It was a job. Sweep the sand across the land so that the little humans and animals could sleep. The night owls and other predators had the night to eat and feed. The humans had built light poles and other electrical gadgets so that they could see in the night, but every mortal in this world needed sleep except the Sandman.

He had lived for a millennium, making sure that all creatures had a chance at sleep. Of all the jobs this job was the most thankless. Children whined when they had to go to bed. Insomniacs cursed him when they couldn’t sleep. He never had a vacation or rest from his duties.

Around the world he went with this one job.

It was a strange night when he heard the small whimper, or thought he heard the small whimper of a baby. The whimper led him to a dumpster in the middle of the city. He put down his bag of sand, climbed into the rusted dumpster, and searched through the stink of garbage.

He found a small black garbage bag. When he tore it open there was a baby, blue in color, lying quietly in the bag. He could still hear the baby’s whimpers in his head. He placed his hand on the baby’s face, trying to feel for breath.

When he couldn’t feel the breath, he blew into the child’s mouth.

“The child is mine,” said a voice behind him. The Sandman ignored Death and continued to work on the baby, massaging its heart, throwing his magic into the little baby’s organs. Growing and coaxing, the baby changed color to a normal pink.

The Sandman turned and faced Death, “No, this little girl is mine.”

“What are you going to do with her? You know you can’t raise her.” Death almost looked interested as if he could with a skeletal face.

“I will take her to a hospital. They will find someone to raise her,” said the Sandman. Death nodded, yes, and pulled out the baby’s hourglass and turned it over.

The Sandman hadn’t told Death that this baby would one day be more than a child to him. She would grow to great strength and one day they would work together, bringing sleep to the world.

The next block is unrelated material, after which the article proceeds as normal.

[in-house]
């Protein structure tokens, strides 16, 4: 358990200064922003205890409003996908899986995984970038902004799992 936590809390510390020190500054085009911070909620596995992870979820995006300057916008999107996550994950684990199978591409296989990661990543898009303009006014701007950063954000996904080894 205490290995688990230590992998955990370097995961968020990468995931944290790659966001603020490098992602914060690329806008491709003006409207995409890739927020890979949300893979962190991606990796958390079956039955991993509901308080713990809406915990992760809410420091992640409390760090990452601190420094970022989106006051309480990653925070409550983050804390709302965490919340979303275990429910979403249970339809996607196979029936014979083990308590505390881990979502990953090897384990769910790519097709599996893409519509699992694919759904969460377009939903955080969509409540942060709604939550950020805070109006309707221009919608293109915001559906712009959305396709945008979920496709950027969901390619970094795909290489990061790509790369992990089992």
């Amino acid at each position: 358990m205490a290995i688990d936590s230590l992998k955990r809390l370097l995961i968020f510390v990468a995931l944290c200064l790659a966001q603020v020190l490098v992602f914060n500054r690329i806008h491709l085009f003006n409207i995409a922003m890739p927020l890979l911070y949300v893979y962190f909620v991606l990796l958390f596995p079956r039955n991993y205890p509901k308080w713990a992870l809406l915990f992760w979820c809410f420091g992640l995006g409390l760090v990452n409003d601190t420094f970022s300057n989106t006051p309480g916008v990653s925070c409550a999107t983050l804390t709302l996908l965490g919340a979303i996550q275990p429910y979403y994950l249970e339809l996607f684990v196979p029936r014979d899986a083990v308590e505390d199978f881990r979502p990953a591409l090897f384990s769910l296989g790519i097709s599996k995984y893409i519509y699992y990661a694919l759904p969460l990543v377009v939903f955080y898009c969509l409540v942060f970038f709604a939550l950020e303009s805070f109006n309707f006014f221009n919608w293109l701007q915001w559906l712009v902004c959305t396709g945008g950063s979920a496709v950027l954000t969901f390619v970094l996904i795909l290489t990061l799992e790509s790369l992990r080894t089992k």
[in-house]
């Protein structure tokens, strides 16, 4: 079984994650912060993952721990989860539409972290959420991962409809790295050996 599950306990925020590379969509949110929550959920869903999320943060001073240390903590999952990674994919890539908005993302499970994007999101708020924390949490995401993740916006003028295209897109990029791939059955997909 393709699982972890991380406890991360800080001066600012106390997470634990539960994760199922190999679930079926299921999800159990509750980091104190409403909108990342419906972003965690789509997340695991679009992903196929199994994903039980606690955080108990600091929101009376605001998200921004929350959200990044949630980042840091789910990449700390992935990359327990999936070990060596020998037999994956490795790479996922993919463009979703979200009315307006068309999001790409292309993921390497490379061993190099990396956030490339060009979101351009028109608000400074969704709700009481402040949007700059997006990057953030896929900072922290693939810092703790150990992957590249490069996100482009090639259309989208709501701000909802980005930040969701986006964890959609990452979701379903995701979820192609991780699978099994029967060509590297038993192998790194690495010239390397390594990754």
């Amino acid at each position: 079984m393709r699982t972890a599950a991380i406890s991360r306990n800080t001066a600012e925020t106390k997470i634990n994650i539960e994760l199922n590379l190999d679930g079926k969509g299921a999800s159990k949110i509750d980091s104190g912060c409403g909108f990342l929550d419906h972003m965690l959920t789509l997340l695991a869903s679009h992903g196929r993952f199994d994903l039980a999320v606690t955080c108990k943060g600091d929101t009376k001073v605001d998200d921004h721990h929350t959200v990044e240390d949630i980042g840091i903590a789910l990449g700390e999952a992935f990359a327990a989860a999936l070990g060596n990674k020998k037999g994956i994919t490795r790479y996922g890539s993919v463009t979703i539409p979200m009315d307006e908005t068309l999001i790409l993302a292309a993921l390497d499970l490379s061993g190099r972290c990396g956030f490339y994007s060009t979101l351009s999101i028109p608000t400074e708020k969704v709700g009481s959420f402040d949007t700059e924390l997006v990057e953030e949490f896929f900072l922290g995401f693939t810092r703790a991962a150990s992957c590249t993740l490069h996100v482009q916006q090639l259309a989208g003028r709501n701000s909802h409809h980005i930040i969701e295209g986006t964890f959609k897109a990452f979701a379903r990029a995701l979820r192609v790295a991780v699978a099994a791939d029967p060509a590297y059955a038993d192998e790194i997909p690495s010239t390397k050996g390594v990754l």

By Cyn Bagley, a microfiction from Smoke & Mirrors

The sounds of words


From Pixabay

My first love is sound.

My second love is poetry.

If I sit in the square of any city in any world and allow my ears to unfocus I can hear rhythms and music. I have done this in Johannesburg and Misawa. I have listened to the sounds of Ramstein. Each have their own rhythms and sounds.

So to me language is just sound. When I have to put sound to meaning then there can be a problem, especially when I have to be attentive. That takes energy.

To me, poetry is one step from sound. My English professor would tell me that poetry was the essence of meaning and that every word should be distilled for maximum impact. It is true that poetry must be pared down until the meaning is clear, but it is not poetry if the sound is not right.

I have written formal poetry with formal rhythms and I have also written free verse. In my experience, even free verse has its own consistent internal rhythm. So poetry needs sound and rhythm.

If it sounds like a music, then you would be right. In my small world every poem is a small sound. It might be why I like to write sonnets, which means a little poem or if you go to the Latin root it means a little sound.

When I switched to stories, I had to learn how to write again. Those little pieces of poetry that I loved so much sometimes had to be cut because they were not a part of the story. I had to learn characters and how those characters interacted with others.